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Monthly Feature:
What Recipes May Not Tell You

Two of the great myths of working with food are that all recipes are good, and that flops are usually the fault of the cook. So for many, it's a relief to learn that recipes often fail for reasons that have little to do with cooking skills. Let's look at several factors that help guarantee success in the kitchen.

A good recipe is balanced.
In cakes, cookies, muffins, and pastry, the best recipes are cleverly designed so ingredients that tenderize don't overpower those that create structure. When a cake flops, for instance, it's sometimes because the recipe calls for too much sugar. While appealing to one's sweet tooth is important, too much sugar creates a batter so tender that it's too fragile to

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support the volume of the rising cake—so it falls before it sets. And that has far less to do with your cooking expertise than that of the recipe writer. Be aware that not all recipes are good recipes.   

Additional information is often helpful.
Those low-fat muffins look great in the photo and the instructions simply say to "stir the ingredients together." And so you do. In fact, you give the batter a little extra stir so those muffins will be even better. What the recipe doesn't tell you is that stirring develops gluten, which gives strength and elasticity to batters and doughs. While these qualities are important in doughs made with yeast, strength and elasticity are not desirable in quick breads.

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We hope those of you newly intrigued by this approach to food will enjoy this opportunity to learn "how cooking works." And we extend a special welcome to those who were part of our remarkable and loyal audience over five years at inquisitivecook.com. We invite you to once again become actively involved with your comments, suggestions, and interesting questions. Please help us create a new, cohesive, and lively community of cooks online.  

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Muffins and biscuits need a tender framework that rises quickly as baking soda and baking powder give off carbon dioxide. Stirring is even less optimal in low-fat, low-sugar baked goods, because both sugar and fat are tenderizers. When you reduce tenderizers, keep structure-builders to a minimum too. In this case, stir as little as possible after the flour is added.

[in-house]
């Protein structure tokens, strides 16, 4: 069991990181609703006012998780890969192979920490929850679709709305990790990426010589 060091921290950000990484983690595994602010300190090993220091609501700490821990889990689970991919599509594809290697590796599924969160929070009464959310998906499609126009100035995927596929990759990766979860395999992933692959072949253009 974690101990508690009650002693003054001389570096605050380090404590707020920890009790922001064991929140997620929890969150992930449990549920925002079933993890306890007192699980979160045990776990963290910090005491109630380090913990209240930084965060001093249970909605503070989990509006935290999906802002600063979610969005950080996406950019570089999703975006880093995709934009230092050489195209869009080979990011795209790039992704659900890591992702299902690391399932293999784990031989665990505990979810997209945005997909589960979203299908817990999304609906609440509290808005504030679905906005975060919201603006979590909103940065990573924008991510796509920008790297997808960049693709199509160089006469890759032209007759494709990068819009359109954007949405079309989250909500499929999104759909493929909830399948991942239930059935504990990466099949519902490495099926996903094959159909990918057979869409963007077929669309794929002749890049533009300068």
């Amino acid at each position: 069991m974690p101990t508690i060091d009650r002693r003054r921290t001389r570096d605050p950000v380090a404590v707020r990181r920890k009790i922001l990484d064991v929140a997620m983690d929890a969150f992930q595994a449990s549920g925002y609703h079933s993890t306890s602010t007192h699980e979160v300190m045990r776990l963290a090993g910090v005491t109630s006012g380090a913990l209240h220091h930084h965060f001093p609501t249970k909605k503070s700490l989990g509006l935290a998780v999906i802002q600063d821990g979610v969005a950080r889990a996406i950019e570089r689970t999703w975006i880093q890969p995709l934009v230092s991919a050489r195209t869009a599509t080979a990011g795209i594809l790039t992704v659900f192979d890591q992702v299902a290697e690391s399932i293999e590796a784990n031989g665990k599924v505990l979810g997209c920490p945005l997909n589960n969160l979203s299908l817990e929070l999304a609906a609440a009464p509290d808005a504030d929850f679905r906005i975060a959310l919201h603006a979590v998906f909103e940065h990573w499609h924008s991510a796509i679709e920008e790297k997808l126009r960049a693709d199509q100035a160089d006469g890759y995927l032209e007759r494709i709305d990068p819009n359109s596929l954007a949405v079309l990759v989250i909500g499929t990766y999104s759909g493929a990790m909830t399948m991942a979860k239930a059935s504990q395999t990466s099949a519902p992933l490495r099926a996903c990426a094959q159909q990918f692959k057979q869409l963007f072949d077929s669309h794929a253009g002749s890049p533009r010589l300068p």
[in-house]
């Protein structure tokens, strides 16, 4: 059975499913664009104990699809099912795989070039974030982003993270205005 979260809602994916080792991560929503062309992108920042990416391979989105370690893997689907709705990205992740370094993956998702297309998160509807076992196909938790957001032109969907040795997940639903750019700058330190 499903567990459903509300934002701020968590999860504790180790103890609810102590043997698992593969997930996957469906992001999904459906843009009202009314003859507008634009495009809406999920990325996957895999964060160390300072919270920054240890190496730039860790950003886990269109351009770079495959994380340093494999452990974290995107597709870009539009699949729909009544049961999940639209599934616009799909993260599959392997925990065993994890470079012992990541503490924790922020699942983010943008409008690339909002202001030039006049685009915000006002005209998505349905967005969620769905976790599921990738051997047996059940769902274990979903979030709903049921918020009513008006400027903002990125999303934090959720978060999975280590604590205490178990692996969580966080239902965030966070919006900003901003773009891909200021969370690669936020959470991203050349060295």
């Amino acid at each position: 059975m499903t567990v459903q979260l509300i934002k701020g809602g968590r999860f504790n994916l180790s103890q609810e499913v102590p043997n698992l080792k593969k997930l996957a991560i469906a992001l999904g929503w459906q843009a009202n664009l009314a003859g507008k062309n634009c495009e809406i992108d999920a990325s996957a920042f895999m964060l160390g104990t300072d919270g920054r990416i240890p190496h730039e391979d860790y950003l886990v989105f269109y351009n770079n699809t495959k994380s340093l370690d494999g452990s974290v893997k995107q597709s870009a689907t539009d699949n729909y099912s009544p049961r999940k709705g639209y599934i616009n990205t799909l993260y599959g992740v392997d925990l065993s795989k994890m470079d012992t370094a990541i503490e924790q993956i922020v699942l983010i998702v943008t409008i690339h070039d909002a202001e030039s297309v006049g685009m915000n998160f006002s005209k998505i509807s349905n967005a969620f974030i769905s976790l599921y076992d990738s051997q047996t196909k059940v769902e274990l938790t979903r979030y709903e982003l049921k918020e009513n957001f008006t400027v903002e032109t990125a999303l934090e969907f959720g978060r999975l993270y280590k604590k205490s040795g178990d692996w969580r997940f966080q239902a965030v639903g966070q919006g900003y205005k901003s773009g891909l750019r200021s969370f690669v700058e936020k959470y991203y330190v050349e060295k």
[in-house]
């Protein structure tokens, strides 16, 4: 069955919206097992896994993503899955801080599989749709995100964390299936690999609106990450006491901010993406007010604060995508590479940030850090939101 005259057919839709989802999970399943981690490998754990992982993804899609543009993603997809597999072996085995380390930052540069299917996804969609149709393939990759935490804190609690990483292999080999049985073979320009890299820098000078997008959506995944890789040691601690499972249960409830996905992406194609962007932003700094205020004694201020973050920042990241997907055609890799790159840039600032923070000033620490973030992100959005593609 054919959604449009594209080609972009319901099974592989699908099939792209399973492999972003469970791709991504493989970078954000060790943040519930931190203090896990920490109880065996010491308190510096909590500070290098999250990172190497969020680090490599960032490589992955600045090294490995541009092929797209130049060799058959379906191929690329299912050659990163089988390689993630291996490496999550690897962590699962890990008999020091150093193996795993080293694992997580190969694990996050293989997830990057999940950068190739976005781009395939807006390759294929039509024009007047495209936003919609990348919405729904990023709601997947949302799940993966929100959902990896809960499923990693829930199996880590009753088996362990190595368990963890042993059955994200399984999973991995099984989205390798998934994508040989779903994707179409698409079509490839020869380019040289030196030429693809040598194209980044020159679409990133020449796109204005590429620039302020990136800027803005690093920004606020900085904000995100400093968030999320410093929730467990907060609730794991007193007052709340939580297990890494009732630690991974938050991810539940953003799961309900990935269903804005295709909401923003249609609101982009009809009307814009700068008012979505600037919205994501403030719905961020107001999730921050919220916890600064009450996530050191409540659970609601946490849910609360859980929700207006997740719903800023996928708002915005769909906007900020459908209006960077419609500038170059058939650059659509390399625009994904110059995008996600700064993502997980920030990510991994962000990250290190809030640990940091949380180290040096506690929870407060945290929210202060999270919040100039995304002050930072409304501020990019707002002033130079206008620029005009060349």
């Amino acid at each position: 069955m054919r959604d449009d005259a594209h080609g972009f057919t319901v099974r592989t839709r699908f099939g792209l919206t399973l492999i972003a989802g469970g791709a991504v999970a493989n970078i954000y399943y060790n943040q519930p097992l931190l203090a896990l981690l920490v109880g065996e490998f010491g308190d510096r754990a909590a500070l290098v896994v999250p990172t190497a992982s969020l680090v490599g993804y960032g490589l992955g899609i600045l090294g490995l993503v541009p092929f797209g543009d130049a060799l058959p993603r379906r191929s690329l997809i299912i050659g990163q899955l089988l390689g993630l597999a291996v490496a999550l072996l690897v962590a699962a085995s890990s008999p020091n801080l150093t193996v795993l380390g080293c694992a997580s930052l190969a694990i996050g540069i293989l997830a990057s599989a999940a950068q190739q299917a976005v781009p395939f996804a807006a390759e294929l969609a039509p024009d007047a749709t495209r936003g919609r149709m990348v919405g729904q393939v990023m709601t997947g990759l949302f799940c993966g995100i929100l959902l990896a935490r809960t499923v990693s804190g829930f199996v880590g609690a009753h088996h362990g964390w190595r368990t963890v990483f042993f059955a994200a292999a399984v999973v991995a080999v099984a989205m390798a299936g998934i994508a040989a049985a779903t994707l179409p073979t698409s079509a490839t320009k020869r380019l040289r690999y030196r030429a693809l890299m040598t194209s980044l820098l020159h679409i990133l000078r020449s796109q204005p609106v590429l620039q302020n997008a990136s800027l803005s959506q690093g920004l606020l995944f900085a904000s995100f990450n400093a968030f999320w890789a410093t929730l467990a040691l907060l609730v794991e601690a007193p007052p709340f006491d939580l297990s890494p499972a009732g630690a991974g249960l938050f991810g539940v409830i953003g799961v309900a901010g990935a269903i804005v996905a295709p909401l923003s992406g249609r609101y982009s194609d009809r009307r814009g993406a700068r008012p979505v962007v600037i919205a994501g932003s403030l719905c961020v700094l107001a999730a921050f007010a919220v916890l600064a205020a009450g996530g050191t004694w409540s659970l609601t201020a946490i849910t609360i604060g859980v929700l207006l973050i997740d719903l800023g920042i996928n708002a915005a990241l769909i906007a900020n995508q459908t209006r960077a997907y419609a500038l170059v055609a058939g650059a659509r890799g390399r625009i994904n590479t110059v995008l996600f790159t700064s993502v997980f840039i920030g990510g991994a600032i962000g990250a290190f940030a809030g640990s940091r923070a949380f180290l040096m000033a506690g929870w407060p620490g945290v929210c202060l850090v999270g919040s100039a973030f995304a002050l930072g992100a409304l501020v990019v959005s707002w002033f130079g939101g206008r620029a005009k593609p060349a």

Your surroundings may affect the final product.
Recipes for meringues, for instance, made by beating egg whites with sugar, look simple. And in fact, they go together very easily (for an example, see our recipe for Pavlova). But it also helps to know that they're best made on dry days. Sugar dissolves into the egg whites as you beat them. Then as sugar attracts moisture from the air, you'll notice little beads of syrup form on the surface of the baked meringue. If meringues sit on the counter on a humid afternoon, or if they're stored in the damp atmosphere of your refrigerator, they can become as sticky as the weather.

Assessing doneness? The final decision is yours.
Many factors affect baking times: The temperature of the ingredients. Whether the pan is shiny or dull. The accuracy of your oven. Since it's impossible to give exact baking times, a good recipe gives a range of time. Check early. A few minutes of extra cooking can make the difference between brownies that are moist and those that are dry and crumbly. Or a roast that's moist and tender, and meat that's tough and chewy, simply because it has been overcooked (see the "Finger Test for Doneness"). Keep in mind that you, the cook, are the final judge of doneness.

So cookbooks are wonderful, but there's much that recipes don't tell you about cooking. Understanding how ingredients interact and the logic behind techniques helps you cook successfully. Once you know what makes a recipe work, you can fill in the gaps yourself. If you are already accomplished in the kitchen, understanding the science behind cooking is the ideal foundation for making changes and creating new recipes. Become a better cook with science!

 

Anne Gardiner & Sue Wilson are the authors, with the Exploratorium, of the book The Inquisitive Cook.

 

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